And you’re based in Dorset, but your beers are slowly getting all over the place aren’t they?
We had hoped originally to mostly sell locally but this has proved challenging. Devon and Dorset pubs, even though we’ve been going for 4 years and won several awards (including Gold in its category for Monkey IPA at this year’s SIBA South West competition), still mostly prefer to buy bigger brands. However, we’ve got a growing reputation throughout the country in places such as London, Birmingham, Cambridge and Reading, and just recently, the far north. We started bottling just over a year ago, and these, conversely, are doing well locally, including River Cottage, Axminster, where our beers are one of the few on the menu in the Restaurant. We also supply bottles throughout the country whilst delivering elsewhere.

Your labels and pump clips are rather striking.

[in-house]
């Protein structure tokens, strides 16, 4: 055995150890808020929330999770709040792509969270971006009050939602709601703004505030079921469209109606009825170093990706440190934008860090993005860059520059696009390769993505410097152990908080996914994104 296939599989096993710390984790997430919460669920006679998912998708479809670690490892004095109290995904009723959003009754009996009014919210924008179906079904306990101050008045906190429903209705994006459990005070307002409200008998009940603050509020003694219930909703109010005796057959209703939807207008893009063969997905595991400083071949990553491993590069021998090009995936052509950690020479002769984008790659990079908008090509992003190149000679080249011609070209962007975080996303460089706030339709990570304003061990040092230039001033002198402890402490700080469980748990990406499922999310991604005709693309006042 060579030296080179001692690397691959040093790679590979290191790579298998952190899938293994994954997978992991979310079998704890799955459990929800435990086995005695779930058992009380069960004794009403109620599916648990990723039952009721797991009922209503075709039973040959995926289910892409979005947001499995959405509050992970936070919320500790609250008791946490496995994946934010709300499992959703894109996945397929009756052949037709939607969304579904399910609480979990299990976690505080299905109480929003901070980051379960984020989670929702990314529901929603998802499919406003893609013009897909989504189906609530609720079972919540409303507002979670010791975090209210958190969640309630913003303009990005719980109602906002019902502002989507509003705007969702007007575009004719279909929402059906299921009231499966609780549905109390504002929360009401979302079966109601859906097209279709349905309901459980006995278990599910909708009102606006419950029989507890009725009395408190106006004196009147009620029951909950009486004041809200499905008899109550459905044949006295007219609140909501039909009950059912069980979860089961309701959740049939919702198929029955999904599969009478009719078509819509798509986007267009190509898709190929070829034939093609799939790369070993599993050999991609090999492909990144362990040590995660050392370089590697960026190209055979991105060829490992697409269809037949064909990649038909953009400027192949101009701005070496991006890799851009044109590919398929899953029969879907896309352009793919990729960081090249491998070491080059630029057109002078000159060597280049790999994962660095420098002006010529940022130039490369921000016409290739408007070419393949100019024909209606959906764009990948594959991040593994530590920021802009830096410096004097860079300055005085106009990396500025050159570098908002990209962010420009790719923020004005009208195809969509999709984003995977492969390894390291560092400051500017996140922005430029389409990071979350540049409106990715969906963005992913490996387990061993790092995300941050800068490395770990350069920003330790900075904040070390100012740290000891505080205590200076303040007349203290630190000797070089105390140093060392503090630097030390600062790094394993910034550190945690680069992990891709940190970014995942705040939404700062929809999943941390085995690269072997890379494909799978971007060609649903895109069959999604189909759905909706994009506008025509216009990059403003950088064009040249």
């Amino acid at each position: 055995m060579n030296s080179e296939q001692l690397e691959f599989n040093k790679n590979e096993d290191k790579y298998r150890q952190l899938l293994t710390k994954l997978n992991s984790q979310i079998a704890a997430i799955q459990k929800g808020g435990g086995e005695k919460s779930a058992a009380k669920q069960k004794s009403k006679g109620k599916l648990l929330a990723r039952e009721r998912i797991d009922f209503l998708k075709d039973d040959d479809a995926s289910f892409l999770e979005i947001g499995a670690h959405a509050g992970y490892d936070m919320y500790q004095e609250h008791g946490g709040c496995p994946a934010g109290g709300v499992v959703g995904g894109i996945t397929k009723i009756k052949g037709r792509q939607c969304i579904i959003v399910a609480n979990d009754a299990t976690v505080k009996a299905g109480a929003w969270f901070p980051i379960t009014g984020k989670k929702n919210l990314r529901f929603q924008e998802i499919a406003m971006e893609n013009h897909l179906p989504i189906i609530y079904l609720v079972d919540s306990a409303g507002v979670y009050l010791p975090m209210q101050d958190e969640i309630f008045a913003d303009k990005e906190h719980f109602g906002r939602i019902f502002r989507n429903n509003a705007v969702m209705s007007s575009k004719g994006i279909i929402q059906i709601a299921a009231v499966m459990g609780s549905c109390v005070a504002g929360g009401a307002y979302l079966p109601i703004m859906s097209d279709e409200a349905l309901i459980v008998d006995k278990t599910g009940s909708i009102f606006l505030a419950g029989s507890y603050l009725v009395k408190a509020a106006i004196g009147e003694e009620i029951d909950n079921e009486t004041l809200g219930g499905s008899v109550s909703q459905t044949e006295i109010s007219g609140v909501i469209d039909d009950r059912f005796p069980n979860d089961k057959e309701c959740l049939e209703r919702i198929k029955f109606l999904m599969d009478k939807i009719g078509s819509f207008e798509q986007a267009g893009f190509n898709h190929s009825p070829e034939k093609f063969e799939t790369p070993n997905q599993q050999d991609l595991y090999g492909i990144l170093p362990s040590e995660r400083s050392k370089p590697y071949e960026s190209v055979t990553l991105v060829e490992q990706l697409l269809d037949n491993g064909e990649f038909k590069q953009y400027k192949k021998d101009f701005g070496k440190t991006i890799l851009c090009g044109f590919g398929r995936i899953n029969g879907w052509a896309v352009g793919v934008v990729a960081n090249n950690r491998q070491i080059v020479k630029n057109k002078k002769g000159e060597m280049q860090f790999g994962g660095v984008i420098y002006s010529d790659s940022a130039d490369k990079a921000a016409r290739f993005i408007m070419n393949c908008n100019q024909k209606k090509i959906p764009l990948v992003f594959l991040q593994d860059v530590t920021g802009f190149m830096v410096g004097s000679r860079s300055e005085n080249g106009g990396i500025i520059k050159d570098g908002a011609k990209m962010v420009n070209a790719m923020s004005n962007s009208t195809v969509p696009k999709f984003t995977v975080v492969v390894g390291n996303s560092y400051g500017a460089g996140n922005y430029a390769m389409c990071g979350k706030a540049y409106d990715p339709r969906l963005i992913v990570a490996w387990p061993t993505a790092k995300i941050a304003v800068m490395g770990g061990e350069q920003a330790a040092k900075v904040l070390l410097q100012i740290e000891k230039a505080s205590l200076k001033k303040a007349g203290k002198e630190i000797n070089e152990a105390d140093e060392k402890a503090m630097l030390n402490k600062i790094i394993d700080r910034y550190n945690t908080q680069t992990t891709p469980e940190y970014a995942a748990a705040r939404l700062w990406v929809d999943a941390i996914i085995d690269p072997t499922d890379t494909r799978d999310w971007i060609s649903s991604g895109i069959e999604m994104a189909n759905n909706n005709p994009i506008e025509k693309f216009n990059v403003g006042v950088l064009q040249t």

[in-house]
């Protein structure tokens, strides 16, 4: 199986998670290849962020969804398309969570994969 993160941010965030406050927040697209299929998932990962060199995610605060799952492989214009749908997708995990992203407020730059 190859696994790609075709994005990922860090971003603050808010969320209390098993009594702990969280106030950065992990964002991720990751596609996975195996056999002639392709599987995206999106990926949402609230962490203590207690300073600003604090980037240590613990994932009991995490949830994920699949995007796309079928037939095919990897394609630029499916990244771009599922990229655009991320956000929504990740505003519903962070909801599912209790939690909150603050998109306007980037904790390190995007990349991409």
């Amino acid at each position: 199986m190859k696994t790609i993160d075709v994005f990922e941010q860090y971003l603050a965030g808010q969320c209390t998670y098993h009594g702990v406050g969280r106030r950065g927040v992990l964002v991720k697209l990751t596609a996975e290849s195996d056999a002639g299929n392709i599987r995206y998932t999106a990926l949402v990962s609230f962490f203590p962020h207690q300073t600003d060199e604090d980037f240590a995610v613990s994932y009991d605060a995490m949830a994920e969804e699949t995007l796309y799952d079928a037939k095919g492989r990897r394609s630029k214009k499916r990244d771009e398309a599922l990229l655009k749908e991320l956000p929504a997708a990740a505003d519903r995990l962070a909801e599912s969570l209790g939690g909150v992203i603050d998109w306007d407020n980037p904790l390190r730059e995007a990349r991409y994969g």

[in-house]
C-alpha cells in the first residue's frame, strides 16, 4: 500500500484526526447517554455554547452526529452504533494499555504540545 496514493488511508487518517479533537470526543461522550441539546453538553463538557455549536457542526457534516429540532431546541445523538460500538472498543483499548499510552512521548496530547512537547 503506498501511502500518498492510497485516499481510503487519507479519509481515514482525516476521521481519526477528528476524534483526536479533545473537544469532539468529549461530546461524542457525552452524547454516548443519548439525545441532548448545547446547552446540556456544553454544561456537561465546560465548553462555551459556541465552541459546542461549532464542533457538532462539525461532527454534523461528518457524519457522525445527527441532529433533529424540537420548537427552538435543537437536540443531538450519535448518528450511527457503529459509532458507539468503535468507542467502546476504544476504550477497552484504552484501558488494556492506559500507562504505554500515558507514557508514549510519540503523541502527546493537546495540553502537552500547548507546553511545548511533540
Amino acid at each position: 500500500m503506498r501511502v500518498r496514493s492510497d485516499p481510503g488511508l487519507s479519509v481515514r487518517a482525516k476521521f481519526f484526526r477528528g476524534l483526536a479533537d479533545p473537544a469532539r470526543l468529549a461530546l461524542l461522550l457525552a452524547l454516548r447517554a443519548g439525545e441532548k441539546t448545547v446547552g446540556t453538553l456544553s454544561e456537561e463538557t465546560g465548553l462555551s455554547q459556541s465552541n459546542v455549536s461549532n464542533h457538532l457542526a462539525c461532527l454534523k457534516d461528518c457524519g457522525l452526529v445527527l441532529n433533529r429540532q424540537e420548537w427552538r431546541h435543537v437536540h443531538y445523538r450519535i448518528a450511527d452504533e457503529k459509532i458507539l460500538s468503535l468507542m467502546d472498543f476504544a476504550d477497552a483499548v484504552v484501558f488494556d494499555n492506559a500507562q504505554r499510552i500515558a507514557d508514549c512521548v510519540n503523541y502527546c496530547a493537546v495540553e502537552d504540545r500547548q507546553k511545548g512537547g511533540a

We design our own pump clips and bottle labels. Recently we’ve started an artists’ series of pump clips for our Hip Hop range of single hopped beers. On these we invite artists to design or put forward a piece of their work to go on the pump clip. Most of our designs over the years have been based around pieces made by our kids.

Finally, where to next? Any plans?
Our plans for the future? To carry on making challenging, experimental and exciting beers in cask and bottle, and eventually also a bit of keg. We would like to expand to something like a 15 barrel eventually.

And so on to the beers.
This is what I thought of a handful of them.

Hip Hop Green Bullet (4.3%)
Described as, “A Very Pale Single Hopped Beer,” this is brewed with Maris Otter Pale Malt and New Zealand Green Bullet hops and boy oh boy is it sharp.